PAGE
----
Some wineries say state guidelines should be clearer as they reopen tasting rooms to a new COVID reality that has undermined the elegance of the overall experience by forcing owners shift to plastic cups, face masks, and social distancing.
More and more states are starting to develop guidelines on how to reopen restaurants, bars and wineries, but reopening guidelines differ across the country. In California, public health department guidelines that are set to take effect this Friday allow counties to decide reopening protocols once meeting thresholds for reopening.
Steve Kautz is president of Ironstone Vineyards, located about two and a half hours east of San Francisco in the Sierra foothills. He had been closed since March 10. But two weeks ago, he could reopen at 25% capacity and serve food with his wine outside.
“It’s not going to be the overly warm, friendly experience that people are used to,” Kautz told Agri-Pulse.
He says all wine, either by the glass or in small flight tastings, must be served with food. Guests currently cannot enter the building, but this weekend, customers will be allowed to enter tasting rooms.
California Department of Public Health guidelines suggest all guidance should “be implemented only with county health officer approval following their review of local epidemiological data.” Reopening must be determined by cases per 100,000 population, rate of positive tests and local preparedness to support a health care surge, vulnerable populations, contact tracing and testing.
Kautz noted when he reopens his tasting room, he will likely have garbage cans close by so people can easily dispose of plastic cups; he does not want to be responsible for coronavirus contaminating a glass and one of his employees coming in contact with it.
He sees about 350,000 people walk through his doors during a normal year, but COVID-19 has caused him to lose a quarter of his customers over the last two months. His venue also hosts concerts, fireworks displays, and car shows throughout the year. Not being able to host those events could cause him to lose 75% of his foot traffic for the year, he said.
An April analysis from wine industry expert Jon Moramarco, managing partner at wine and spirits consulting firm bw166, predicts revenue losses for some 10,000 wineries and 8,000 winegrape operations across the nation could total $5.9 billion on an annualized basis in 2020.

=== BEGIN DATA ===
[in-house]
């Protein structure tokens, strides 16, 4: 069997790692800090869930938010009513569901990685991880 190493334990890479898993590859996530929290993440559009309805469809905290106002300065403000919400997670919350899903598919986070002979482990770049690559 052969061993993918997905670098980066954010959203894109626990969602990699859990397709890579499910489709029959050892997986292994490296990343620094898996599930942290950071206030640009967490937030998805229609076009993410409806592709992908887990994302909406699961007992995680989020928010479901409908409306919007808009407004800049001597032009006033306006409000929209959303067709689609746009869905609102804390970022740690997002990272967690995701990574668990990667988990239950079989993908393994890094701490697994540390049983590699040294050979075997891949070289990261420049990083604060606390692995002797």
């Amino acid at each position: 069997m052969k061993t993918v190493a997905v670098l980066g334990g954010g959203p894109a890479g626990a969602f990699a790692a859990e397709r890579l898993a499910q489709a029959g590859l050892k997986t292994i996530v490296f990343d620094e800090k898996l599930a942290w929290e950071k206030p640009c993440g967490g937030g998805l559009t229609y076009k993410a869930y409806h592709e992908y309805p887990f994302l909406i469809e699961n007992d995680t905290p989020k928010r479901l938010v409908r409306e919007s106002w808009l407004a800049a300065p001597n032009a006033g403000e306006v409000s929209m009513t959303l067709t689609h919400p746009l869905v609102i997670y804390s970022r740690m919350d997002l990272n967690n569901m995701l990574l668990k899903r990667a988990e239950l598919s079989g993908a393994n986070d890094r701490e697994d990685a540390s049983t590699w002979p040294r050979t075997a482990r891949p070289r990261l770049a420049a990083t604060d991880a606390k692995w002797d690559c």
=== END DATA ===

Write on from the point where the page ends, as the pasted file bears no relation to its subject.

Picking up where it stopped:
He said even though the analysis was conducted in April and anticipated a longer shutdown, wineries will still lose billions of dollars this year.
The analysis noted 90% of all U.S. wineries produce less than 50,000 cases and are estimated to experience annual revenue losses of between 36% to 66%. Smaller wineries will see the biggest impacts.
But Moramarco noted individual wineries will see different impacts depending on their channels of distribution.
“It’s been devastating, I mean there is not much other way to describe it,” Clay Mauritson, president of Mauritson Wines, told Agri-Pulse. His winery in Healdsburg, Calif., produces 11,000 cases a year, with about 80% of sales going to restaurants.
“Sales essentially were cut off overnight and just came to an absolute screeching halt,” he said.
Mauritson said the biggest blow to his sales was having to close the tasting room. He said his tasting room sales alone represent 25% of gross revenue for the winery overall.
"We sell a much higher percentage of case volume through distribution, but it doesn't represent as large of a component of our overall profits margin or gross sales because the margins aren't there," he said.
Mauritson said the other devastating part of COVID-19 has been the inability to acquire new customers since wine country was closed. He said the new guidance for reopening will help, but thinks still having to serve food with wine makes no sense.
"A lot of the winery facilities just aren't equipped to handle food preparation or food service," he said. Mauritson said having to serve food makes his job more difficult at a time when his winery is already hurting.
According to Moramarco’s analysis, tasting room sales are estimated to decline by 80%, or $3 billion this year.
However, in Iowa, restaurants, bars, and wineries have been able to reopen at 50% capacity since May 28.
Kevin Boyle, owner of Covered Bridges Winery in Winterset, Iowa, told Agri-Pulse being able to reopen has been a blessing, but said COVID-19 will likely continue to affect his business the rest of the summer.
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“People do want to get out and about and back to their lives, but there are portions of people who are still going to shelter and avoid crowds,” Boyle said. “Even though our doors are back open, it’s not going to be business as usual for this year.”
He said 65% to 70% of his business is tasting room traffic; the rest of his profits come from wholesale accounts. Boyle produces roughly 5,000 to 8,000 gallons, or 20,000 to 30,000 bottles, of wine a year.
Boyle said he expects revenue for this year to be down 25% to 30% and does not expect the same number of customers he typically sees.
“At least there is a light, and we can limp this thing along,” he noted. “Until there is a vaccine, we are not going to see what we would consider normal.”
Moramarco agreed that for sales and incoming customers to return to normal, a COVID-19 vaccine is needed. He sees wineries increasing the use of contactless electronic payments moving forward but does not expect wineries to be at 100% capacity until mid-to-late next summer.
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